First, it becomes distorted when you drag it down from its height, from the peaks, to the dark valleys of the mind. The first distortion happens there. Almost ninety percent of its reality is lost.
Then you speak. The second distortion happens because what you can conceive in the deepest core of your heart is one thing; the moment you bring it into expression as words, that is another thing. You feel great love, but when you say to someone, “I love you,” suddenly you realize the word love is too small to express what you are feeling. It seems really embarrassing to use it.
And the third distortion happens when it is heard by somebody else, because he has his own ideas, his own conditionings, his own thoughts, opinions, philosophies, ideologies, prejudices. He will immediately interpret it according to himself. By the time it reaches the person, it is no longer the same thing that had started from the highest peak of your consciousness. It has gone through so many changes that it is altogether something else. So it has happened many times that enlightened people have never spoken. Out of a hundred enlightened people, perhaps one may have chosen to speak.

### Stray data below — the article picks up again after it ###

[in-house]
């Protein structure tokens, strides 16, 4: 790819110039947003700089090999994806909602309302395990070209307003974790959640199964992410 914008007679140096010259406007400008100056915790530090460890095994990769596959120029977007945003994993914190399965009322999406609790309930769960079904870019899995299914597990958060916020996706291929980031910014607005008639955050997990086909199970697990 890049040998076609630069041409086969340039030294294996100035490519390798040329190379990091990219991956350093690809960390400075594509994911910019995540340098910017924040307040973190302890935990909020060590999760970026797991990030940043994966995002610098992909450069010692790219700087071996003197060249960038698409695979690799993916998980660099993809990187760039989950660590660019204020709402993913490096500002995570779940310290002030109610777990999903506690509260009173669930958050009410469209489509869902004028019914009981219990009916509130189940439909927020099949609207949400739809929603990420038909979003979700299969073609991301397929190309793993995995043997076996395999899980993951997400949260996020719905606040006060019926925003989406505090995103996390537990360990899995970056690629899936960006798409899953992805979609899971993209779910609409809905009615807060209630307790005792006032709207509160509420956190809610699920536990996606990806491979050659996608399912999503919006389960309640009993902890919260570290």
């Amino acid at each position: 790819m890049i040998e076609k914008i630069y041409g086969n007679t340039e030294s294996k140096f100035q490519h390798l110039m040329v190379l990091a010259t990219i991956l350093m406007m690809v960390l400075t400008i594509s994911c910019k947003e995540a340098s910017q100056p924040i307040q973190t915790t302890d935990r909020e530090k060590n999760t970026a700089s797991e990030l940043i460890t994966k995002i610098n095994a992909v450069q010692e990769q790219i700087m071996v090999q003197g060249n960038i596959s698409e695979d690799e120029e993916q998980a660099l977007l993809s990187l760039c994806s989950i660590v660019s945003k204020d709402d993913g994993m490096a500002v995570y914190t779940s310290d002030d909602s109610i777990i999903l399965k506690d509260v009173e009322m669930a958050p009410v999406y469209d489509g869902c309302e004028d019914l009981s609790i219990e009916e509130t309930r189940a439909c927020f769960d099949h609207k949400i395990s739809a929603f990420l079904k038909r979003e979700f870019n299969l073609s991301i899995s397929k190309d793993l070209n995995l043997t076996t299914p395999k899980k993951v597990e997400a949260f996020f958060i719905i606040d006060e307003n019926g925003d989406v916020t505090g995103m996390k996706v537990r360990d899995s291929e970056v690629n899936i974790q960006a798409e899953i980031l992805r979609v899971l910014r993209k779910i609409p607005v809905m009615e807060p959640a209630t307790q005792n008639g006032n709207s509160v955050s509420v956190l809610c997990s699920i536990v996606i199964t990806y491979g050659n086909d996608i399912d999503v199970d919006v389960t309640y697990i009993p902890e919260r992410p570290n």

Gautam Buddha was such a rare human being, so well-cultured, so articulate, that if he chose to remain silent, the world would miss a great opportunity. The gods came down, touched the feet of Gautam Buddha and asked him to speak. “The whole existence is waiting. The trees are waiting, the mountains are waiting, the valleys are waiting, the clouds are waiting, the stars are waiting. Don’t frustrate everyone. Don’t be so unkind, have some mercy and speak.”
But Gautam Buddha had his own argument. He said, “I can understand your compassion, and I would like to speak. For seven days I have been wavering between the two, whether to speak or to not speak, and every argument goes for not speaking. I have not been able to find a single argument in favor of speaking. I am going to be misunderstood, so what is the point when you are going to be misunderstood? – which is absolutely certain. I am going to be condemned; nobody is going to listen to me the way the words of an enlightened man have to be listened to. Listening needs a certain training, a discipline, it is not just hearing.
“And even if somebody understands me, he is not going to take a single step, because every step is dangerous; it is walking on a razor’s edge. I am not against speaking, just I cannot see that there is any use, and I have found every argument against it.”
The gods looked at each other. What Gautam Buddha was saying was right. They went aside to discuss what to do now. “We cannot say that what he is saying is wrong, but still we would like him to speak. Some way has to be found to convince him.” They discussed for a long time and finally they came to a conclusion.